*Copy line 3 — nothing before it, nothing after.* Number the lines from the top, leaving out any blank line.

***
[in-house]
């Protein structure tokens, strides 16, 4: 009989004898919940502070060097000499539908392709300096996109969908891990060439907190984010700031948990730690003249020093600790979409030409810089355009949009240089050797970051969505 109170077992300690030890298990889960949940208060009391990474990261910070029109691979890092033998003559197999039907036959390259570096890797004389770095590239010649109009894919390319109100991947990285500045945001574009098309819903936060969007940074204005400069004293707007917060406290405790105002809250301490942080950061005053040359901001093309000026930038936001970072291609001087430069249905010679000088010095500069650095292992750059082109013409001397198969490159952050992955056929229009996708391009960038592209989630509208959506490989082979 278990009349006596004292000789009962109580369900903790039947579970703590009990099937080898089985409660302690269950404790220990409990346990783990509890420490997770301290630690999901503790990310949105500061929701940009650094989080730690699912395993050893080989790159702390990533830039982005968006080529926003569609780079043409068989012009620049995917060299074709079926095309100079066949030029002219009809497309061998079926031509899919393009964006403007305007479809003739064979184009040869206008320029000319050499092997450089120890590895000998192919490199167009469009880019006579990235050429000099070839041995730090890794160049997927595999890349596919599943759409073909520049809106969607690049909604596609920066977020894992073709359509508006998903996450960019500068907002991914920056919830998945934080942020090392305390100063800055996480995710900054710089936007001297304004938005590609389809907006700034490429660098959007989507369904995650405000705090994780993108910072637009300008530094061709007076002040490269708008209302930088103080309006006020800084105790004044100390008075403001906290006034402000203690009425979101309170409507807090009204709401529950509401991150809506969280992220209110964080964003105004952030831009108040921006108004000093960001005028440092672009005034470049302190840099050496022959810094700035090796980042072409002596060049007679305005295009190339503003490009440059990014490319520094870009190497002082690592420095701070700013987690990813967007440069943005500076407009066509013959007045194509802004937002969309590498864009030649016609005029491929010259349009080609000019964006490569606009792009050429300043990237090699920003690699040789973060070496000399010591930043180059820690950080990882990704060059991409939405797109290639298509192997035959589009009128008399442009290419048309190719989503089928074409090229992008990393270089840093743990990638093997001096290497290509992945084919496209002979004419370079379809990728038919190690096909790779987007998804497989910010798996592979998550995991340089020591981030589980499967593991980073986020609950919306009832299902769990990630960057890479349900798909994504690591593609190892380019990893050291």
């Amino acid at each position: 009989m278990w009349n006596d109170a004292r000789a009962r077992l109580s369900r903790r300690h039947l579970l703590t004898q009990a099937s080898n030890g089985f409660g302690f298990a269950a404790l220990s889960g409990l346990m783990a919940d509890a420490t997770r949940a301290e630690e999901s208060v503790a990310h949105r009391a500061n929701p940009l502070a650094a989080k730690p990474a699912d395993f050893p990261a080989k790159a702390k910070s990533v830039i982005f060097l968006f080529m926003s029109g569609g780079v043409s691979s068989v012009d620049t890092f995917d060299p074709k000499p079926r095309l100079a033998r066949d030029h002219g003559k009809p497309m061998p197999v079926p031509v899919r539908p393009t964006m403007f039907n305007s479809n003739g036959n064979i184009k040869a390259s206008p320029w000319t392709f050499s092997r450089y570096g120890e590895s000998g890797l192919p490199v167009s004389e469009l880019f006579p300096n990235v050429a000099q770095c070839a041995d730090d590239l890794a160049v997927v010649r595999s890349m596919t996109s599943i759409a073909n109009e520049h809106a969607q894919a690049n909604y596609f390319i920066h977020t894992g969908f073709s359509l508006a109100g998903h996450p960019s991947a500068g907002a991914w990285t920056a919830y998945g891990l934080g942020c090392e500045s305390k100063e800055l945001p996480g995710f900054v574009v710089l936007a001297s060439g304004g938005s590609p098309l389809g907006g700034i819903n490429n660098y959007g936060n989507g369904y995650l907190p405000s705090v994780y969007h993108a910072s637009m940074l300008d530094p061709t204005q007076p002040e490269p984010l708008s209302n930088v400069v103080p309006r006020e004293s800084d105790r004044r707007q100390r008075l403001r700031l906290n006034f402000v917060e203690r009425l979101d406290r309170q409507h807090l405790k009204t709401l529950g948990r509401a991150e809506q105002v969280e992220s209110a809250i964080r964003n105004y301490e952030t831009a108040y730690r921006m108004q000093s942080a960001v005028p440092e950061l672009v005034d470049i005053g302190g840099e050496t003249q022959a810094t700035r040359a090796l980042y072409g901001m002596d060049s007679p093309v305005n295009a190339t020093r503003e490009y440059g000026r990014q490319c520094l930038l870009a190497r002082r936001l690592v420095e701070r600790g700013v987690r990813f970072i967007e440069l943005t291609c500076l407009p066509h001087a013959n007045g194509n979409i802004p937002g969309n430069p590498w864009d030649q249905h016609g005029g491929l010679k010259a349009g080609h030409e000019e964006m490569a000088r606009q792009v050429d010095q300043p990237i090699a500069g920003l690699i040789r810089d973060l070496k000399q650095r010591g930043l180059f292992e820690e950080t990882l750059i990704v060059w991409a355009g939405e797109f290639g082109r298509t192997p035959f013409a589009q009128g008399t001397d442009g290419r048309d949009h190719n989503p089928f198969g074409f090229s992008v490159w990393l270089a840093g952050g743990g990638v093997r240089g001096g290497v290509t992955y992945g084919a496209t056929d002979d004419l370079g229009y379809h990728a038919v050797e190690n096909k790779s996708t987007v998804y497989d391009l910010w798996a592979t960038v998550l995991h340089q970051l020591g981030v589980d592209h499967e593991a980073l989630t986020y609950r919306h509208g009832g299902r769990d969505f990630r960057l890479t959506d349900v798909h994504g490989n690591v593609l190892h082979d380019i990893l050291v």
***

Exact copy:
């Amino acid at each position: 009989m278990w009349n006596d109170a004292r000789a009962r077992l109580s369900r903790r300690h039947l579970l703590t004898q009990a099937s080898n030890g089985f409660g302690f298990a269950a404790l220990s889960g409990l346990m783990a919940d509890a420490t997770r949940a301290e630690e999901s208060v503790a990310h949105r009391a500061n929701p940009l502070a650094a989080k730690p990474a699912d395993f050893p990261a080989k790159a702390k910070s990533v830039i982005f060097l968006f080529m926003s029109g569609g780079v043409s691979s068989v012009d620049t890092f995917d060299p074709k000499p079926r095309l100079a033998r066949d030029h002219g003559k009809p497309m061998p197999v079926p031509v899919r539908p393009t964006m403007f039907n305007s479809n003739g036959n064979i184009k040869a390259s206008p320029w000319t392709f050499s092997r450089y570096g120890e590895s000998g890797l192919p490199v167009s004389e469009l880019f006579p300096n990235v050429a000099q770095c070839a041995d730090d590239l890794a160049v997927v010649r595999s890349m596919t996109s599943i759409a073909n109009e520049h809106a969607q894919a690049n909604y596609f390319i920066h977020t894992g969908f073709s359509l508006a109100g998903h996450p960019s991947a500068g907002a991914w990285t920056a919830y998945g891990l934080g942020c090392e500045s305390k100063e800055l945001p996480g995710f900054v574009v710089l936007a001297s060439g304004g938005s590609p098309l389809g907006g700034i819903n490429n660098y959007g936060n989507g369904y995650l907190p405000s705090v994780y969007h993108a910072s637009m940074l300008d530094p061709t204005q007076p002040e490269p984010l708008s209302n930088v400069v103080p309006r006020e004293s800084d105790r004044r707007q100390r008075l403001r700031l906290n006034f402000v917060e203690r009425l979101d406290r309170q409507h807090l405790k009204t709401l529950g948990r509401a991150e809506q105002v969280e992220s209110a809250i964080r964003n105004y301490e952030t831009a108040y730690r921006m108004q000093s942080a960001v005028p440092e950061l672009v005034d470049i005053g302190g840099e050496t003249q022959a810094t700035r040359a090796l980042y072409g901001m002596d060049s007679p093309v305005n295009a190339t020093r503003e490009y440059g000026r990014q490319c520094l930038l870009a190497r002082r936001l690592v420095e701070r600790g700013v987690r990813f970072i967007e440069l943005t291609c500076l407009p066509h001087a013959n007045g194509n979409i802004p937002g969309n430069p590498w864009d030649q249905h016609g005029g491929l010679k010259a349009g080609h030409e000019e964006m490569a000088r606009q792009v050429d010095q300043p990237i090699a500069g920003l690699i040789r810089d973060l070496k000399q650095r010591g930043l180059f292992e820690e950080t990882l750059i990704v060059w991409a355009g939405e797109f290639g082109r298509t192997p035959f013409a589009q009128g008399t001397d442009g290419r048309d949009h190719n989503p089928f198969g074409f090229s992008v490159w990393l270089a840093g952050g743990g990638v093997r240089g001096g290497v290509t992955y992945g084919a496209t056929d002979d004419l370079g229009y379809h990728a038919v050797e190690n096909k790779s996708t987007v998804y497989d391009l910010w798996a592979t960038v998550l995991h340089q970051l020591g981030v589980d592209h499967e593991a980073l989630t986020y609950r919306h509208g009832g299902r769990d969505f990630r960057l890479t959506d349900v798909h994504g490989n690591v593609l190892h082979d380019i990893l050291v």